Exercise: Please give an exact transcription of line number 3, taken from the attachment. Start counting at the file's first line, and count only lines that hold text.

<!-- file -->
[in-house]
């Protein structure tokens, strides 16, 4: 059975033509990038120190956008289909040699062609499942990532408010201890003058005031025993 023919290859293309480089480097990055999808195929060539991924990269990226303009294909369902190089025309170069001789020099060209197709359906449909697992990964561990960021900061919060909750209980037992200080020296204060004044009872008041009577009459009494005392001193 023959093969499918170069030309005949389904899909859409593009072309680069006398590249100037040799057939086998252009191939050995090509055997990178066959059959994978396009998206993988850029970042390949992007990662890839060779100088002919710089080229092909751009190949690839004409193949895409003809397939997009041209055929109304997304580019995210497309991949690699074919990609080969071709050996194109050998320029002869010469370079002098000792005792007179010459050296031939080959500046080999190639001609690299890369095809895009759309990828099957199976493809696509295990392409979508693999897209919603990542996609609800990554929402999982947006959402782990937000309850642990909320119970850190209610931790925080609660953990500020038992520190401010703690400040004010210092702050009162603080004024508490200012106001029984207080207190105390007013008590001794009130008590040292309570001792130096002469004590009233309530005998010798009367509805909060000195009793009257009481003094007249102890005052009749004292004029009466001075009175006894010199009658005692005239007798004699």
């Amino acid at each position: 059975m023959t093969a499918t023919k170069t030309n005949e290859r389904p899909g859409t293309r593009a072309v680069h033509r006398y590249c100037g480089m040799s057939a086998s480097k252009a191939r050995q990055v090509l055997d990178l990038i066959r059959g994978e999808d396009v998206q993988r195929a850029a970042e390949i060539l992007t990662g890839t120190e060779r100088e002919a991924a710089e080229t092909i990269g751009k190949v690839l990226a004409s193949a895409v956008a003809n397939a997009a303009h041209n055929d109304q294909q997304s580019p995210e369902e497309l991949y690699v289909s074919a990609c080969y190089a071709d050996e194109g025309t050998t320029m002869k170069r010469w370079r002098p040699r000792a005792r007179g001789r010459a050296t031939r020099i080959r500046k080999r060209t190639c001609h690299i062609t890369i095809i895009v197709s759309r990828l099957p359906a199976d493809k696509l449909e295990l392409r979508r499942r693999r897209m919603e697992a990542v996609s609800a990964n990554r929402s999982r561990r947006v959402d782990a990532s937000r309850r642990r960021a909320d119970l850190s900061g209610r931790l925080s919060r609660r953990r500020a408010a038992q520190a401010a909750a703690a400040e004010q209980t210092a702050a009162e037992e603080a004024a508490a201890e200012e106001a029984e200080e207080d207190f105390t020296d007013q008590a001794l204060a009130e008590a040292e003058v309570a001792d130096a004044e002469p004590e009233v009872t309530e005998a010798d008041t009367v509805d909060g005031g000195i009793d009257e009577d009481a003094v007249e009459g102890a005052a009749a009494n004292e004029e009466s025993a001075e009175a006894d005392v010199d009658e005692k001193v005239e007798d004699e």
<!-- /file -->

């Amino acid at each position: 059975m023959t093969a499918t023919k170069t030309n005949e290859r389904p899909g859409t293309r593009a072309v680069h033509r006398y590249c100037g480089m040799s057939a086998s480097k252009a191939r050995q990055v090509l055997d990178l990038i066959r059959g994978e999808d396009v998206q993988r195929a850029a970042e390949i060539l992007t990662g890839t120190e060779r100088e002919a991924a710089e080229t092909i990269g751009k190949v690839l990226a004409s193949a895409v956008a003809n397939a997009a303009h041209n055929d109304q294909q997304s580019p995210e369902e497309l991949y690699v289909s074919a990609c080969y190089a071709d050996e194109g025309t050998t320029m002869k170069r010469w370079r002098p040699r000792a005792r007179g001789r010459a050296t031939r020099i080959r500046k080999r060209t190639c001609h690299i062609t890369i095809i895009v197709s759309r990828l099957p359906a199976d493809k696509l449909e295990l392409r979508r499942r693999r897209m919603e697992a990542v996609s609800a990964n990554r929402s999982r561990r947006v959402d782990a990532s937000r309850r642990r960021a909320d119970l850190s900061g209610r931790l925080s919060r609660r953990r500020a408010a038992q520190a401010a909750a703690a400040e004010q209980t210092a702050a009162e037992e603080a004024a508490a201890e200012e106001a029984e200080e207080d207190f105390t020296d007013q008590a001794l204060a009130e008590a040292e003058v309570a001792d130096a004044e002469p004590e009233v009872t309530e005998a010798d008041t009367v509805d909060g005031g000195i009793d009257e009577d009481a003094v007249e009459g102890a005052a009749a009494n004292e004029e009466s025993a001075e009175a006894d005392v010199d009658e005692k001193v005239e007798d004699e």